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Managers can learn to spread hope in the workplace.
Managers don’t necessarily have the budget or staff they need or want, but they do have an infinite resource—their own hope and the hopeful thinking of their followers. Your hope for the future can make hope happen for the people who work for you.
Employees need your hope, according to the 2008 Gallup study Why People Follow. More than 10,000 U.S. adults were asked to identify the most influential leader in their lives and to describe what that person gives to them. Hope, compassion, stability and trust were the most common attributes cited.
To give employees hope, become an expert on what hope is. Hopeful people don’t waste time wishing. They actively invest in the future. They have an unshakeable belief that the future will be better than the present, and they devise plans and work to make it so.
Some people may be more hopeful by nature, but any manager in any industry sector can spread hope and motivate others in concrete ways. Here’s how: Create and sustain excitement about the future. If you aspire to lead with hope, every message you share with followers should be meaningful and fear-free. Meetings, texts, e-mails, tweets, reports, speeches and interviews must communicate hope, trust and stability. When fear infects the words of a leader, it can make employees doubt their commitment. Auditing messages for hope and fear can help keep employees engaged.
Creating and maintaining excitement for the future doesn’t mean filling messages with exclamation marks, smiley faces and goofy emoticons. A hopeful message is serious, straightforward and engaging. It communicates realistically how the future will be better, that every recipient has a role in making it happen, and that the path to the future requires everyone’s commitment and effort. Knock down obstacles to goals, and don’t put up new ones. Managers lose influence when they make their employees’ lives harder. Hopeful leaders make employees’ lives better and easier. View the workplace from your employees’ perspective to uncover the procedures and policies you need to change or eliminate. Adjust goals when circumstances demand it. You may need to change course after spending days, months or years convincing others that you were on the right path. In the face of insurmountable odds, some people delude themselves and others and cling to unrealistic goals. Other leaders—the ones we want to follow—guide followers toward choices that balance rational and emotional interests. Employees look to leaders to capitalize on the spirit and ideas of the times, to dream big, and to motivate them toward a meaningful future. Your hope is a resource for tackling problems faced at work and sparking growth even when times are hard.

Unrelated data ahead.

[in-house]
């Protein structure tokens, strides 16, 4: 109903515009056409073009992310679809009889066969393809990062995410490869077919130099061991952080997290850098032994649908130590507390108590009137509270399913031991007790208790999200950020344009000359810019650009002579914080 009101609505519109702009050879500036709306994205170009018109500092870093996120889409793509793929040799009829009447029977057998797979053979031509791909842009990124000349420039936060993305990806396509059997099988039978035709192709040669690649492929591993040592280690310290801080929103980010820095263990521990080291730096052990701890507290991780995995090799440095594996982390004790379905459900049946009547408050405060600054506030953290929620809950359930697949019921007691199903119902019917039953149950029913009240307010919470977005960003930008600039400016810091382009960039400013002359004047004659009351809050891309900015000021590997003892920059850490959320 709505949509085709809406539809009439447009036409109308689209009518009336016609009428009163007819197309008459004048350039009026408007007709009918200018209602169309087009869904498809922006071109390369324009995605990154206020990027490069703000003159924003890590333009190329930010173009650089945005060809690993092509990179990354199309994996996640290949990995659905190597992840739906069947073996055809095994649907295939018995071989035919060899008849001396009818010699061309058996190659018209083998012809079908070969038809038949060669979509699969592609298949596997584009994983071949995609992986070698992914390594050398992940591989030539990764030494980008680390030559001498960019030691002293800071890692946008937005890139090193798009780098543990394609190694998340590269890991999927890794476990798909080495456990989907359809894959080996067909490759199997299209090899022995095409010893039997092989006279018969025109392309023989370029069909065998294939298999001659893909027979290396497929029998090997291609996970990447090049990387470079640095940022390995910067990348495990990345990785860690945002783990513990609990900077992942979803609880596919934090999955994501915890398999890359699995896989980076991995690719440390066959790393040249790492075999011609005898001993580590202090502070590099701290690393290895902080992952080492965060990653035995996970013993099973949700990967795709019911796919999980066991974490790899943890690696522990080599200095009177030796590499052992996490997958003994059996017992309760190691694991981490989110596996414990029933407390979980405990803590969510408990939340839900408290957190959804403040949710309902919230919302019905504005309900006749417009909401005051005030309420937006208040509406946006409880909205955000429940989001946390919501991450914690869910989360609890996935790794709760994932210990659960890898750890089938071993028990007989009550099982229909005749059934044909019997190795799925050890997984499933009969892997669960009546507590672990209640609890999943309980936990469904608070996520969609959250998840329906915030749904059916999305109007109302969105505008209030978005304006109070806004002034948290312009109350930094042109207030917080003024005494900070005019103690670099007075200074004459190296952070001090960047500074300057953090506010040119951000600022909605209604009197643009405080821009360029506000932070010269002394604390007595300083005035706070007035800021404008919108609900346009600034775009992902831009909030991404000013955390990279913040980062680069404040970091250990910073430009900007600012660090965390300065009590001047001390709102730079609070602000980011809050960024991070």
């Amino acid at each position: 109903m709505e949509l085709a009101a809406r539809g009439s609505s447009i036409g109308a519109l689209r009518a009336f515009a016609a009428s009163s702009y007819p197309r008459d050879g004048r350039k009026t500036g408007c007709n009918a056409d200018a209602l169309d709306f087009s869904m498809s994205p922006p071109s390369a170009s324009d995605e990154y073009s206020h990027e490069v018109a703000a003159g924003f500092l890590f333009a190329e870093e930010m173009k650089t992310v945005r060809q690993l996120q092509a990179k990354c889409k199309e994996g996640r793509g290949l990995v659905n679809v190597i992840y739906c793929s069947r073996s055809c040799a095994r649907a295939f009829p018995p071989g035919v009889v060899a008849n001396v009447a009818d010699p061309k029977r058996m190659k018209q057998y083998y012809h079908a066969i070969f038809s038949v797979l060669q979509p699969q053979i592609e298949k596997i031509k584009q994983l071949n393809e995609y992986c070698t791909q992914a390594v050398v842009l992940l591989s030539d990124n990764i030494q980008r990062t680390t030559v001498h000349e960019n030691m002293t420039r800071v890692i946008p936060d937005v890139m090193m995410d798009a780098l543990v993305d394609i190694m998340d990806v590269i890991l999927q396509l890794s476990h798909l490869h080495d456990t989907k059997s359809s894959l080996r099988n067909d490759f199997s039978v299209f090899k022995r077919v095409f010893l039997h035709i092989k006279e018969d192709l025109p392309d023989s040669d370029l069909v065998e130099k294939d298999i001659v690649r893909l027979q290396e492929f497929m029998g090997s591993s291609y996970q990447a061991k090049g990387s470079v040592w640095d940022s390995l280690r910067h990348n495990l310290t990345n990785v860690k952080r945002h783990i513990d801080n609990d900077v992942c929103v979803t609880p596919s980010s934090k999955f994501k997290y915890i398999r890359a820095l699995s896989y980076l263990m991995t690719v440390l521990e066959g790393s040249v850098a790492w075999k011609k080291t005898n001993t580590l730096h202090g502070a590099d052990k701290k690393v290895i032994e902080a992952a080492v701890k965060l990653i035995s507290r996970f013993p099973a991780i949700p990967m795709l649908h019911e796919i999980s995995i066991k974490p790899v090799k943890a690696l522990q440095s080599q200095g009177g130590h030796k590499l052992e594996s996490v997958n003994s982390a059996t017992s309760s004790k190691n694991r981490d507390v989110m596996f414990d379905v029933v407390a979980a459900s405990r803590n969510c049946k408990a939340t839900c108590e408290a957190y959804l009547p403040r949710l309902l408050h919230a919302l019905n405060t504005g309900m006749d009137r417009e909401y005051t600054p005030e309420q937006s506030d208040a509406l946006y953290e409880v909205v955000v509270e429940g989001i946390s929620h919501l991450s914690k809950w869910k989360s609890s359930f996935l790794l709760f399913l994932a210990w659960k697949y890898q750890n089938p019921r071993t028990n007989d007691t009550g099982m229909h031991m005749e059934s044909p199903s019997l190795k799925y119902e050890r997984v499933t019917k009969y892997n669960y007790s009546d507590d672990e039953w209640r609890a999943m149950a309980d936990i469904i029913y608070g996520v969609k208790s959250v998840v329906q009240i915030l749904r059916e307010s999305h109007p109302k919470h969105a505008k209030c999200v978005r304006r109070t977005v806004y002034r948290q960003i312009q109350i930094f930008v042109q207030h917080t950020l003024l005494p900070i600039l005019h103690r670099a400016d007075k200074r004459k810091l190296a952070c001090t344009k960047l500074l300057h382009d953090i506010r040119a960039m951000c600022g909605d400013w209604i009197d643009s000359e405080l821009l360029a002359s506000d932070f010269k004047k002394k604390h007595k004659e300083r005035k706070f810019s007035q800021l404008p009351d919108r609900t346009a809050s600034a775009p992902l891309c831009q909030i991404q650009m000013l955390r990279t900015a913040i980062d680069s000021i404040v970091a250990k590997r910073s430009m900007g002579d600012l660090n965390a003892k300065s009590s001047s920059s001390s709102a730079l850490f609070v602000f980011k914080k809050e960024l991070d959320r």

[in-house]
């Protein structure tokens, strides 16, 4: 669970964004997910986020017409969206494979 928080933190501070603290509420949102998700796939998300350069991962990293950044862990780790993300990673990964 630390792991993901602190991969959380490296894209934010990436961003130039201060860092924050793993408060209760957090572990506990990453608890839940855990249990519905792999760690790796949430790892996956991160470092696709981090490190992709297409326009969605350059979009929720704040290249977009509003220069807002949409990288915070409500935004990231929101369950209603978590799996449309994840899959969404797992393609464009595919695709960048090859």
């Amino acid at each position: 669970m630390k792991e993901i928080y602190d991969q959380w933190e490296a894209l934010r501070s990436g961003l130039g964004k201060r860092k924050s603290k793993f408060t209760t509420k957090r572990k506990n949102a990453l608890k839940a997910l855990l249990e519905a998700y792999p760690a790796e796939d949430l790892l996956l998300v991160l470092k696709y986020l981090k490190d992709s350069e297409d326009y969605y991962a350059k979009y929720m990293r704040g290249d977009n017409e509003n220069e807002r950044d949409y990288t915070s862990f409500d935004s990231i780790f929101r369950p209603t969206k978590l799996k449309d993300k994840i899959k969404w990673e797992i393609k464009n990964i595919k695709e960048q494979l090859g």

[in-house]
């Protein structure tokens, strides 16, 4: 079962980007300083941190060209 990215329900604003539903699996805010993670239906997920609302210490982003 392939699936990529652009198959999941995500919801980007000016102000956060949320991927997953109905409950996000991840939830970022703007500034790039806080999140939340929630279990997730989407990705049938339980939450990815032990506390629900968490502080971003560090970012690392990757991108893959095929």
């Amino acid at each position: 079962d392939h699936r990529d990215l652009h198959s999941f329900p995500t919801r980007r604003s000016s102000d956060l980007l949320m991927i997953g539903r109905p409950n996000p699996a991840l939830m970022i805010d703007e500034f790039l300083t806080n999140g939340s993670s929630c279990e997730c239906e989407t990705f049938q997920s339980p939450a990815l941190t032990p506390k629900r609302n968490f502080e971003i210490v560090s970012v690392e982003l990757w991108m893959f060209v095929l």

The author is a senior scientist at Gallup Inc. His book, Making Hope Happen (Atria Books, 2013), is scheduled to be published this month.
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